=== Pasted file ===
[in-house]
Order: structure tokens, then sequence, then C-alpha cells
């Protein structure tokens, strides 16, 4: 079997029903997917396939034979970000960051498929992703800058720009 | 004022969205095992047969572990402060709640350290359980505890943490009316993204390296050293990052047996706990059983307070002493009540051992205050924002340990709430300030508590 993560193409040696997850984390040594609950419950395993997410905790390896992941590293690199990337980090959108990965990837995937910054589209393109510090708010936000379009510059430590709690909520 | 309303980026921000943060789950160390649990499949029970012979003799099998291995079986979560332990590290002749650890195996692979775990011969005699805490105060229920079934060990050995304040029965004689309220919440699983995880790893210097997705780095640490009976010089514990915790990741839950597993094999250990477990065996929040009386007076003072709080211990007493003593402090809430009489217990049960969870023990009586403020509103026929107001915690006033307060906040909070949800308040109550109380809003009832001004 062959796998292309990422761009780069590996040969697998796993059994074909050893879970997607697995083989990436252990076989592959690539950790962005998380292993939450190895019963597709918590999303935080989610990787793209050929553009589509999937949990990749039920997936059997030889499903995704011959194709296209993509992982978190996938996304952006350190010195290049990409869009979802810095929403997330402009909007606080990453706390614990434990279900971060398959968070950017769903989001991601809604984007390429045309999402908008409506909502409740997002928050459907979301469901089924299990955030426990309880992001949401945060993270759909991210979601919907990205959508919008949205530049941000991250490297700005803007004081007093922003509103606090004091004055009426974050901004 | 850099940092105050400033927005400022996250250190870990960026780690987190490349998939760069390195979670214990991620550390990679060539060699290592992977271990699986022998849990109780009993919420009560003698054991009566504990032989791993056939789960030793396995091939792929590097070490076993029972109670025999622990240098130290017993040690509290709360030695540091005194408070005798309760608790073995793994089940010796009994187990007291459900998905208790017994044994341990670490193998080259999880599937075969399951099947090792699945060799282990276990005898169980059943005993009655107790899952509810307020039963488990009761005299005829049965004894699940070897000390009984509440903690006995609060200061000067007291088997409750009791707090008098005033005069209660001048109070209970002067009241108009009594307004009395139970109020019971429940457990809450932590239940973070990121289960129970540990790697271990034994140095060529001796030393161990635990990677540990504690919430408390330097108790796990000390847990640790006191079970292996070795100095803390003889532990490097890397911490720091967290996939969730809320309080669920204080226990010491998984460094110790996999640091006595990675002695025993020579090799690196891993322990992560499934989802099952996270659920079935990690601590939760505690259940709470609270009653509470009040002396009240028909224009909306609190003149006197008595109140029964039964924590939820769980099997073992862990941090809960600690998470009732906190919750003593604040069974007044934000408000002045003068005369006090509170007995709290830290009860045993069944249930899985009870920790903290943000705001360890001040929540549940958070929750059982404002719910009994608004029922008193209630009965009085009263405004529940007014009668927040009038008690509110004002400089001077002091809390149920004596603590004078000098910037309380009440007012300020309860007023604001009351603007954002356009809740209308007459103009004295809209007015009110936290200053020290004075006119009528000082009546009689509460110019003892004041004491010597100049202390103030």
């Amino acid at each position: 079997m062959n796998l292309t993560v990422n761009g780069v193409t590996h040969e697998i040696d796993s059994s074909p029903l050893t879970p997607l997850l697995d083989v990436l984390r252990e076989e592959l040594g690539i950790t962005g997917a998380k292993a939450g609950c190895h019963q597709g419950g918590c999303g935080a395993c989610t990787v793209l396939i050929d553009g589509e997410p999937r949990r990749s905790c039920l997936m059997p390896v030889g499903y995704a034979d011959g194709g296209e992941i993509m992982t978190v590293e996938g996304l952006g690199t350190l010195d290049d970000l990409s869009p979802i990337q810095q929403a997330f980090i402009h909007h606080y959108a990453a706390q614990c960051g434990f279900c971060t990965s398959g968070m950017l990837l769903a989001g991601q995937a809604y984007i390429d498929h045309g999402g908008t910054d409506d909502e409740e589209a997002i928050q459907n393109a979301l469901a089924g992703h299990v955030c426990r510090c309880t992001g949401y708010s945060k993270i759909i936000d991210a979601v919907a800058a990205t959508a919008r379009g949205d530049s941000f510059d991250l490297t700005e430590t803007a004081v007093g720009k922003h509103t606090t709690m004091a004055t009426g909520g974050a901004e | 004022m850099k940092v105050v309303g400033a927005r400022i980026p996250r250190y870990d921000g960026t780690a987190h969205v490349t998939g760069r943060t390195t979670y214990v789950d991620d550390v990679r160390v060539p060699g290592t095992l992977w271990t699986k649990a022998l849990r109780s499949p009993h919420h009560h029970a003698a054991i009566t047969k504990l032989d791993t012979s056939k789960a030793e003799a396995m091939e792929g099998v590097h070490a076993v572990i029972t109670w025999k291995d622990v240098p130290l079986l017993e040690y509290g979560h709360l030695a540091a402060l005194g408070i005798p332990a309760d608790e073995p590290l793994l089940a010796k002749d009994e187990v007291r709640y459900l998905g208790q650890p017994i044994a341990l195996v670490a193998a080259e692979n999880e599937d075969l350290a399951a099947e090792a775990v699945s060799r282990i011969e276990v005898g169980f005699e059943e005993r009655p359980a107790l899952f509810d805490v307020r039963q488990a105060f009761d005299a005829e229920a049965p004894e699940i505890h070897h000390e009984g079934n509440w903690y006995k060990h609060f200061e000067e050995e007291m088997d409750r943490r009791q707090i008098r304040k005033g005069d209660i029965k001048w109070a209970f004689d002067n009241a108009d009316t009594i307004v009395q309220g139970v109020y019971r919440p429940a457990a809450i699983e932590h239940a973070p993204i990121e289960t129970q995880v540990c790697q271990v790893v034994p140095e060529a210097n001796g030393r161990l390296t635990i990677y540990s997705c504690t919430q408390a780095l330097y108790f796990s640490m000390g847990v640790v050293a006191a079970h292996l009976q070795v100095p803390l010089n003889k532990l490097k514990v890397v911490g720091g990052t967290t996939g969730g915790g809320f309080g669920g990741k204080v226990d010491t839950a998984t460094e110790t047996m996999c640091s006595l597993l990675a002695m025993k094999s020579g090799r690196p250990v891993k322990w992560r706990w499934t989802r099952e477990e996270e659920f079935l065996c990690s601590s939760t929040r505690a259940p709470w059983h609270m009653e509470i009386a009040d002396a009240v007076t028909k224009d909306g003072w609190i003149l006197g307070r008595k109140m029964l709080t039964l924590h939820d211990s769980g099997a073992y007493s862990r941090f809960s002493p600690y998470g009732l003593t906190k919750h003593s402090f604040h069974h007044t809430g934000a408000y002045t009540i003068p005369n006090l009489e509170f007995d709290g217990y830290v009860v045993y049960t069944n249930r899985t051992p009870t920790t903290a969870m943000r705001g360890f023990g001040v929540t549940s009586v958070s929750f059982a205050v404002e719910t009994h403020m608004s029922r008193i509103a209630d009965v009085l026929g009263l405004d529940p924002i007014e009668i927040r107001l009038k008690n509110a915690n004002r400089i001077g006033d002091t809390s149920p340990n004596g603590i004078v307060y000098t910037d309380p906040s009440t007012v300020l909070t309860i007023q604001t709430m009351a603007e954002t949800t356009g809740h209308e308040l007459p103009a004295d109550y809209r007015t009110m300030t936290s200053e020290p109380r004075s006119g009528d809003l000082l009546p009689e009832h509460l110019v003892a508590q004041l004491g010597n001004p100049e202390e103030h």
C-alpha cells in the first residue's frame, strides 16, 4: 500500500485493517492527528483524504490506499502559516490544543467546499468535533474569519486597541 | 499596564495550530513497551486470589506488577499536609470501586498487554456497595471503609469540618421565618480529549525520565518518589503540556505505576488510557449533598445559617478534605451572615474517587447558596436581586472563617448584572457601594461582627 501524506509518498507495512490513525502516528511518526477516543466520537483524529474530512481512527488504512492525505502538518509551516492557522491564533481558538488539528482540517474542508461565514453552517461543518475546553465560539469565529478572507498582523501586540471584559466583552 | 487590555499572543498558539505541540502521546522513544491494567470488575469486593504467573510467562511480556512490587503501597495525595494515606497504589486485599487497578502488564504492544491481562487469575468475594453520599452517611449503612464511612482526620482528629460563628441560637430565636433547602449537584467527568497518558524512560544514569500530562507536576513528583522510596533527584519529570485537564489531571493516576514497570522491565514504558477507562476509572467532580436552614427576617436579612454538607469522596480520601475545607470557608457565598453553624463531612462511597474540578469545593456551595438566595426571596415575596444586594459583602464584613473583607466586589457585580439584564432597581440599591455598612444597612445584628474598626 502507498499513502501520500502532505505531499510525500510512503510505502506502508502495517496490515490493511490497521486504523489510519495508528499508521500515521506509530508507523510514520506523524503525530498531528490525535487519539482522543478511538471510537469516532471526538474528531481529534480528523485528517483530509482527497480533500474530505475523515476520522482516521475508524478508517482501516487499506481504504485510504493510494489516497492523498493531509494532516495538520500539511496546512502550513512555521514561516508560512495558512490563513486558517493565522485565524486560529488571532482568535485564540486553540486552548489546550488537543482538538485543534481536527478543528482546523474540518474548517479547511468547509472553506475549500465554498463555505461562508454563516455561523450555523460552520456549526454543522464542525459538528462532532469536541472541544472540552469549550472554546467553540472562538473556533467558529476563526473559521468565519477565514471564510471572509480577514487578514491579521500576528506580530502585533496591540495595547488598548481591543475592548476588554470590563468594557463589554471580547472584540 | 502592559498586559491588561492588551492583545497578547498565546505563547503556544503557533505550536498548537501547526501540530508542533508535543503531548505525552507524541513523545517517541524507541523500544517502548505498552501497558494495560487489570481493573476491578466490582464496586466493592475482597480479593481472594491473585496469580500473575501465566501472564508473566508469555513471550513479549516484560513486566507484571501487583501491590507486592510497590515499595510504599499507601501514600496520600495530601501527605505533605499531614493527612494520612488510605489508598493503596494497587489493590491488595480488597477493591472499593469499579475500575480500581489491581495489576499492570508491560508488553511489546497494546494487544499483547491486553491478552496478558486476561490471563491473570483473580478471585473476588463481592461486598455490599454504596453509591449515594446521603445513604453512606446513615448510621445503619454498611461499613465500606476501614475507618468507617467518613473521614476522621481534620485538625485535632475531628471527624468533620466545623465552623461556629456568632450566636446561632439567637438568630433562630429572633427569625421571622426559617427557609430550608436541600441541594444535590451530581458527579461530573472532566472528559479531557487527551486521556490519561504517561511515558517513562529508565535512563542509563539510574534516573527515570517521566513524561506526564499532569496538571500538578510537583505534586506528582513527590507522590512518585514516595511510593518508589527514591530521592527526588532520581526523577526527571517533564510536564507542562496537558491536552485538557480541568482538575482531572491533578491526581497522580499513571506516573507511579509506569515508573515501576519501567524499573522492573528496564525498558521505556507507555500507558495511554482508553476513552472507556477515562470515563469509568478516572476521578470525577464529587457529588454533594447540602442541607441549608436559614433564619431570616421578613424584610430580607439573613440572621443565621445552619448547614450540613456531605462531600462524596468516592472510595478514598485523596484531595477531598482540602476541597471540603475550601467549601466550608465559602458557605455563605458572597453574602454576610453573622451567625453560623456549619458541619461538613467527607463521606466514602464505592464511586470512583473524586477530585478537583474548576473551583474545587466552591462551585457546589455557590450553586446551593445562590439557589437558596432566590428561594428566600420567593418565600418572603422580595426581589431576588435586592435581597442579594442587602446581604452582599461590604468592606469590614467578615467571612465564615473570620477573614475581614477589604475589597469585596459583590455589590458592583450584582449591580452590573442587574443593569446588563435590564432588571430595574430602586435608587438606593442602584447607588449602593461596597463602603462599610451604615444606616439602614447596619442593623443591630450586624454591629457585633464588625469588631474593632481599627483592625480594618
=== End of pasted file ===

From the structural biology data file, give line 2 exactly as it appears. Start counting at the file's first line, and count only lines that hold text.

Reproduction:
Order: structure tokens, then sequence, then C-alpha cells